Re: marked sections

> I'm trying to get a grasp of the group's sentiment on marked sections,
> and am not sure what all the options and positions are.  This morning,
> Charles Goldfarb suggested that there are really two cases:
>   a) conditional marked sections are needed in DTDs, for version
> control and tweaking
>   b) (R)CDATA marked sections are needed in instances, for non-SGML
> notations (and, for that matter, for SGML notation -- CDATA
> marked sections are the simplest way I know to do SGML examples
> in documentation of a DTD
> But there appears to be another position:
>   c) some argue that marked sections just complicate life too much
> for the parser, and can *always* be done away with, possibly by
> improving the tools we use
> Have I left out any major positions?

Yes, we have a client who is successfully using marked sections to
control the all-possible legal case.  They encode SGML document that
model via marked section language that could appear in legal banking
documents (variants for each state and the federal government).  Each
marked section is controlled by a parameter entity.  These parameter
entities are hooked into an expert system using storage managers
(available in James Clark's SP).

Thus, when they parse a document, they get the appropriate language for
the banking transaction at hand.  In short, they using marked sections
to control variants.

There is another solution to this.  The solution involves DSSSL and HyTime
and is what my talk an SGML '96 will be about.  Its basically a 
transformation/merge model.

So, if you have DSSSL, the above goes away.

The reason I bring this up is there is quite a few industries that have
to solve the documentation problem I outline above.  They want to be able
to have a publishing system that allows them to say: "here's my situation,
gimmie my documents!"  ...and out poofs the correct legal language.

> It seems to me we are close to consensus on some things, but not all.
>    - We seem to agree that instances don't need conditional sections.
>    - There is some sentiment, not unanimous, that instances don't
>      *have* to have CDATA or RCDATA marked sections, either; there
>      are other ways to get the job done.
>    - Some of us think DTDs don't need marked sections at all.
>    - Some of us think DTDs need marked sections at all.
>    - Some of us think XML must provide support for versioning in DTDs,
>      through marked sections or by some other means.

My opinion of marked section in instances is that they are nasty.  You get
into this whole issue of computability.  I can never gauranty that my 
documents will always parse under all possible variants.  The combinatorics
of the test cases becomes in-practical very fast.

> C.  Possible Approaches
> What are our options for XML?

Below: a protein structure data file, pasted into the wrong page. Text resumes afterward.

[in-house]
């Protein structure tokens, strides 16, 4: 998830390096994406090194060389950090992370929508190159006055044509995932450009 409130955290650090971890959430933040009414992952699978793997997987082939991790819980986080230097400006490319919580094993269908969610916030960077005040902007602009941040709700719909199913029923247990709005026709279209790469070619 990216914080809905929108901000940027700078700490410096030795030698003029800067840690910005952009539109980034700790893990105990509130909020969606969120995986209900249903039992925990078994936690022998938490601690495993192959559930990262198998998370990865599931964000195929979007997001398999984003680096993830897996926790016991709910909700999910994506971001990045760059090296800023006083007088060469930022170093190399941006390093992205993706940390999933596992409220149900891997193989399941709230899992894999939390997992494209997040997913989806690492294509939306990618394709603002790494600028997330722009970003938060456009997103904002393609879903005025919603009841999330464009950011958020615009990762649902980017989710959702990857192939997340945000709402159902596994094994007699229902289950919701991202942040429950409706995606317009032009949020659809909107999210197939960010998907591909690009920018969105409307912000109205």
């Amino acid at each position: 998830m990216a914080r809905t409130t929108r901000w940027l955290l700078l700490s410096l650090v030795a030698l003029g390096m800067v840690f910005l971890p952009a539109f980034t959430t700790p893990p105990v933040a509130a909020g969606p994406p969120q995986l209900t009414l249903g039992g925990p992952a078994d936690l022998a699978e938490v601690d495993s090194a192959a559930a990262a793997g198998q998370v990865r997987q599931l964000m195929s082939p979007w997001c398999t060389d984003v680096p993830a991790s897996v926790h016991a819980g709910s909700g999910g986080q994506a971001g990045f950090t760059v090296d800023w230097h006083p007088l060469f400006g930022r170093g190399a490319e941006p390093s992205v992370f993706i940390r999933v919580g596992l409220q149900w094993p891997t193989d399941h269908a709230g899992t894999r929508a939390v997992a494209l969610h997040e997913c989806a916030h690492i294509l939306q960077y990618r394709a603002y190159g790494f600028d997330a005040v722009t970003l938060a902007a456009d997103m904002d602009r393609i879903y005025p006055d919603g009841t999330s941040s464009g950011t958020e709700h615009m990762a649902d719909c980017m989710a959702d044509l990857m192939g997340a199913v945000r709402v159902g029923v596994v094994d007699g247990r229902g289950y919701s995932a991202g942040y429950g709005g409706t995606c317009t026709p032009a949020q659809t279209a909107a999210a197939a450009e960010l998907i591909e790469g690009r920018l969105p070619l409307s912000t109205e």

> We could keep marked sections on the grounds that they are useful and
> not too hard to parse.  We could simplify the parsing a bit, e.g. by
> insisting that CDATA and RCDATA be literals, not entity references,
> -- or do people switch between CDATA and IGNORE?!
> If we want to lose marked sections, we need to say how to get the
> required function.  For CDATA sections, I think either of techniques
> 2 or 3 above would work, though I suspect someone will want to drop
> the empty comment from the language, leaving us with technique 2 (sigh).
> For conditional sections, it's harder:
>   - we can revise the declaration rules to provide for customization
> by other means.  For example "Multiple element declarations are legal;
> the first one wins" etc.
>   - we can reinvent the C preprocessor, and say that conditional
> sections (and perhaps selective expansion of entity references)
> is handled by a simple pre-processor.  Dividing up the functionality
> this way helps keep it manageable; it also allows us to imagine a
> situation in which the server (normally a Big machine) does the
> preprocessing, to keep parsing simple for the client (often a Little
> machine).  If our motive for keeping XML as light-weight as possible
> is to ensure that we can write light-weight processors for low-end
> machines, then this would allow us to have an XML Extra-Lite for those
> of us with 8086s still on our desks.  The pre-processor can be
> pretty light-weight, too, if we make it easy to detect the relevant
> parameter-entity declarations and ensure that the DTD can otherwise
> be skipped.
> Drawback:  separating some function into a pre-processor could be
> the thin end of a wedge leading to an XML with optional features,
> which would lead to interoperability problems.  We do *not* want
> optional features:  any XML processor handling any XML document is
> a much more attractive model.

Preprocessors have all kinds of hack-like advantages.  My question would
be if we need a preprocessor, what are we doing wrong?

In the case of the client I described above, it turns out that a transformation
model is much more elagant and proveable.  You can parse every document
and be assured that it is valid.  Though, it needs a leap in technology

OTOH, it is very nice to be able to:

<![ IGNORE [
   <FOO>I don't have a clue what I should be doing at this point in
        the document.  So I left it to you.

There are all kinds of times when you need to just "shut off" a portion
of a document in a production system because it make things explode.

R. Alexander Milowski     http://www.copsol.com/   alex@copsol.com
Copernican Solutions Incorporated                  (612) 379 - 3608